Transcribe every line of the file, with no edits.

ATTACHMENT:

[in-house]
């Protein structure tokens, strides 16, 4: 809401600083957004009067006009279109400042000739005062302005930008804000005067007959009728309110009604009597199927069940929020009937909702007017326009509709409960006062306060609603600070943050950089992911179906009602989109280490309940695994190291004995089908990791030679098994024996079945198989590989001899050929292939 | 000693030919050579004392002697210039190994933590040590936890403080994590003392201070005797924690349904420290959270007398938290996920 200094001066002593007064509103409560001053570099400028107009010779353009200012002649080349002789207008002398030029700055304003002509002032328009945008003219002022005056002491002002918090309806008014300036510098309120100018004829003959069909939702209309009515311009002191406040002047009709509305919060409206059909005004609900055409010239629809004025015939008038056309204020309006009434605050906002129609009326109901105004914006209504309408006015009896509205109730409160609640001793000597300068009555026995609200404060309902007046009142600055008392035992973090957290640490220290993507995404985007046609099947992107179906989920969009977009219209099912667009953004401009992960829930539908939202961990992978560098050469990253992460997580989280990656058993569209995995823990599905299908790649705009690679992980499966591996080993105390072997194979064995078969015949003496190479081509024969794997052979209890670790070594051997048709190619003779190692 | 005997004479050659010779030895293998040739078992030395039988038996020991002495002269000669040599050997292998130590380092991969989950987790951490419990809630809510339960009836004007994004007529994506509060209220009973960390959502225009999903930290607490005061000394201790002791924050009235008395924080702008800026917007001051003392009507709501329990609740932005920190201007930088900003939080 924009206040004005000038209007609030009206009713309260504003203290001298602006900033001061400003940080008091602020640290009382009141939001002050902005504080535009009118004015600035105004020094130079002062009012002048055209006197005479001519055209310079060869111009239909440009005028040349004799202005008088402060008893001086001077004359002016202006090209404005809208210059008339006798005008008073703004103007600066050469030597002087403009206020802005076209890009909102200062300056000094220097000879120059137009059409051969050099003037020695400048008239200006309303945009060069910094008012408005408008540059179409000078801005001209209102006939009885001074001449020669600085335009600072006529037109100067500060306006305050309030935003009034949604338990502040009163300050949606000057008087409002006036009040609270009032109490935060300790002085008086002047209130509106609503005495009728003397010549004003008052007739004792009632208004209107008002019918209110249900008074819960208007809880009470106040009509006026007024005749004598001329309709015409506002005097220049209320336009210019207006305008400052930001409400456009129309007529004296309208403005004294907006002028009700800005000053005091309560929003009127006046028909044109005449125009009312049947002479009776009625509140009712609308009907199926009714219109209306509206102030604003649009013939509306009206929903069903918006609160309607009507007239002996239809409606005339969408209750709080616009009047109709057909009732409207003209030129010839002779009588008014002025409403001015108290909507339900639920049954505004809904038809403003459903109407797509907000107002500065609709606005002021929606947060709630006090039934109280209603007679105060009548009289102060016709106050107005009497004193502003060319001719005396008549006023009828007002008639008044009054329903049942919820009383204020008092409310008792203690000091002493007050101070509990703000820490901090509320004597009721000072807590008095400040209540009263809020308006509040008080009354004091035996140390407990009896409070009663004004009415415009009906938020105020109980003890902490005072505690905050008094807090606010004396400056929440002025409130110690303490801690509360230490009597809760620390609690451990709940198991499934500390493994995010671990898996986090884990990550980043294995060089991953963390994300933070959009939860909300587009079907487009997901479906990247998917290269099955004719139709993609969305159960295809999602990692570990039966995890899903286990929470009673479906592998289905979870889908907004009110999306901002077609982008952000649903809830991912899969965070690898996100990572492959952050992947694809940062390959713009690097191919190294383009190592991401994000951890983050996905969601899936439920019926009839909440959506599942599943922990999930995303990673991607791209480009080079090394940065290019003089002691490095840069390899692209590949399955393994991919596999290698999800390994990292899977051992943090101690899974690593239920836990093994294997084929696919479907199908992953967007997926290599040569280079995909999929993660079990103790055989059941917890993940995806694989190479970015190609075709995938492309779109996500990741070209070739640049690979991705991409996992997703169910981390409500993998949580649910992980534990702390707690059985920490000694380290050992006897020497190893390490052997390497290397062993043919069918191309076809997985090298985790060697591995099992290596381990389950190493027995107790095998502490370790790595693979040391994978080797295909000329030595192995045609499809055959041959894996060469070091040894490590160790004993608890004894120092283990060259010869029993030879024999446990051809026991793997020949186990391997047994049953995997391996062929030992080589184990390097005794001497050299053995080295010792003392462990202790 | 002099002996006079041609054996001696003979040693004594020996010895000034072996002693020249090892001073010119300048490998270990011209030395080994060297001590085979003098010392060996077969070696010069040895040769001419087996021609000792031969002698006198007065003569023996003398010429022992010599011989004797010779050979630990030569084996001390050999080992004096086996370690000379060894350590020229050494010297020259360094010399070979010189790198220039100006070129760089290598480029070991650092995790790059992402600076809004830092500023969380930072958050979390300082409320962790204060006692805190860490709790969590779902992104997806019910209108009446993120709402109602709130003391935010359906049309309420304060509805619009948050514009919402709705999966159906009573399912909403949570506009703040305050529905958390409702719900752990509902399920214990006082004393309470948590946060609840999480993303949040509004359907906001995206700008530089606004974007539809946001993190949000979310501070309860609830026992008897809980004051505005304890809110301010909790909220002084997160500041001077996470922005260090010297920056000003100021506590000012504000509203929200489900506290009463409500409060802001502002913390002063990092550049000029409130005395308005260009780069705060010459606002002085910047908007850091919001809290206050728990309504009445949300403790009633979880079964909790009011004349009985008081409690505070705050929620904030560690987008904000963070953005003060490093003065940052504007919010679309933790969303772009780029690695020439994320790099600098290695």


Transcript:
[in-house]
């Protein structure tokens, strides 16, 4: 809401600083957004009067006009279109400042000739005062302005930008804000005067007959009728309110009604009597199927069940929020009937909702007017326009509709409960006062306060609603600070943050950089992911179906009602989109280490309940695994190291004995089908990791030679098994024996079945198989590989001899050929292939 | 000693030919050579004392002697210039190994933590040590936890403080994590003392201070005797924690349904420290959270007398938290996920 200094001066002593007064509103409560001053570099400028107009010779353009200012002649080349002789207008002398030029700055304003002509002032328009945008003219002022005056002491002002918090309806008014300036510098309120100018004829003959069909939702209309009515311009002191406040002047009709509305919060409206059909005004609900055409010239629809004025015939008038056309204020309006009434605050906002129609009326109901105004914006209504309408006015009896509205109730409160609640001793000597300068009555026995609200404060309902007046009142600055008392035992973090957290640490220290993507995404985007046609099947992107179906989920969009977009219209099912667009953004401009992960829930539908939202961990992978560098050469990253992460997580989280990656058993569209995995823990599905299908790649705009690679992980499966591996080993105390072997194979064995078969015949003496190479081509024969794997052979209890670790070594051997048709190619003779190692 | 005997004479050659010779030895293998040739078992030395039988038996020991002495002269000669040599050997292998130590380092991969989950987790951490419990809630809510339960009836004007994004007529994506509060209220009973960390959502225009999903930290607490005061000394201790002791924050009235008395924080702008800026917007001051003392009507709501329990609740932005920190201007930088900003939080 924009206040004005000038209007609030009206009713309260504003203290001298602006900033001061400003940080008091602020640290009382009141939001002050902005504080535009009118004015600035105004020094130079002062009012002048055209006197005479001519055209310079060869111009239909440009005028040349004799202005008088402060008893001086001077004359002016202006090209404005809208210059008339006798005008008073703004103007600066050469030597002087403009206020802005076209890009909102200062300056000094220097000879120059137009059409051969050099003037020695400048008239200006309303945009060069910094008012408005408008540059179409000078801005001209209102006939009885001074001449020669600085335009600072006529037109100067500060306006305050309030935003009034949604338990502040009163300050949606000057008087409002006036009040609270009032109490935060300790002085008086002047209130509106609503005495009728003397010549004003008052007739004792009632208004209107008002019918209110249900008074819960208007809880009470106040009509006026007024005749004598001329309709015409506002005097220049209320336009210019207006305008400052930001409400456009129309007529004296309208403005004294907006002028009700800005000053005091309560929003009127006046028909044109005449125009009312049947002479009776009625509140009712609308009907199926009714219109209306509206102030604003649009013939509306009206929903069903918006609160309607009507007239002996239809409606005339969408209750709080616009009047109709057909009732409207003209030129010839002779009588008014002025409403001015108290909507339900639920049954505004809904038809403003459903109407797509907000107002500065609709606005002021929606947060709630006090039934109280209603007679105060009548009289102060016709106050107005009497004193502003060319001719005396008549006023009828007002008639008044009054329903049942919820009383204020008092409310008792203690000091002493007050101070509990703000820490901090509320004597009721000072807590008095400040209540009263809020308006509040008080009354004091035996140390407990009896409070009663004004009415415009009906938020105020109980003890902490005072505690905050008094807090606010004396400056929440002025409130110690303490801690509360230490009597809760620390609690451990709940198991499934500390493994995010671990898996986090884990990550980043294995060089991953963390994300933070959009939860909300587009079907487009997901479906990247998917290269099955004719139709993609969305159960295809999602990692570990039966995890899903286990929470009673479906592998289905979870889908907004009110999306901002077609982008952000649903809830991912899969965070690898996100990572492959952050992947694809940062390959713009690097191919190294383009190592991401994000951890983050996905969601899936439920019926009839909440959506599942599943922990999930995303990673991607791209480009080079090394940065290019003089002691490095840069390899692209590949399955393994991919596999290698999800390994990292899977051992943090101690899974690593239920836990093994294997084929696919479907199908992953967007997926290599040569280079995909999929993660079990103790055989059941917890993940995806694989190479970015190609075709995938492309779109996500990741070209070739640049690979991705991409996992997703169910981390409500993998949580649910992980534990702390707690059985920490000694380290050992006897020497190893390490052997390497290397062993043919069918191309076809997985090298985790060697591995099992290596381990389950190493027995107790095998502490370790790595693979040391994978080797295909000329030595192995045609499809055959041959894996060469070091040894490590160790004993608890004894120092283990060259010869029993030879024999446990051809026991793997020949186990391997047994049953995997391996062929030992080589184990390097005794001497050299053995080295010792003392462990202790 | 002099002996006079041609054996001696003979040693004594020996010895000034072996002693020249090892001073010119300048490998270990011209030395080994060297001590085979003098010392060996077969070696010069040895040769001419087996021609000792031969002698006198007065003569023996003398010429022992010599011989004797010779050979630990030569084996001390050999080992004096086996370690000379060894350590020229050494010297020259360094010399070979010189790198220039100006070129760089290598480029070991650092995790790059992402600076809004830092500023969380930072958050979390300082409320962790204060006692805190860490709790969590779902992104997806019910209108009446993120709402109602709130003391935010359906049309309420304060509805619009948050514009919402709705999966159906009573399912909403949570506009703040305050529905958390409702719900752990509902399920214990006082004393309470948590946060609840999480993303949040509004359907906001995206700008530089606004974007539809946001993190949000979310501070309860609830026992008897809980004051505005304890809110301010909790909220002084997160500041001077996470922005260090010297920056000003100021506590000012504000509203929200489900506290009463409500409060802001502002913390002063990092550049000029409130005395308005260009780069705060010459606002002085910047908007850091919001809290206050728990309504009445949300403790009633979880079964909790009011004349009985008081409690505070705050929620904030560690987008904000963070953005003060490093003065940052504007919010679309933790969303772009780029690695020439994320790099600098290695």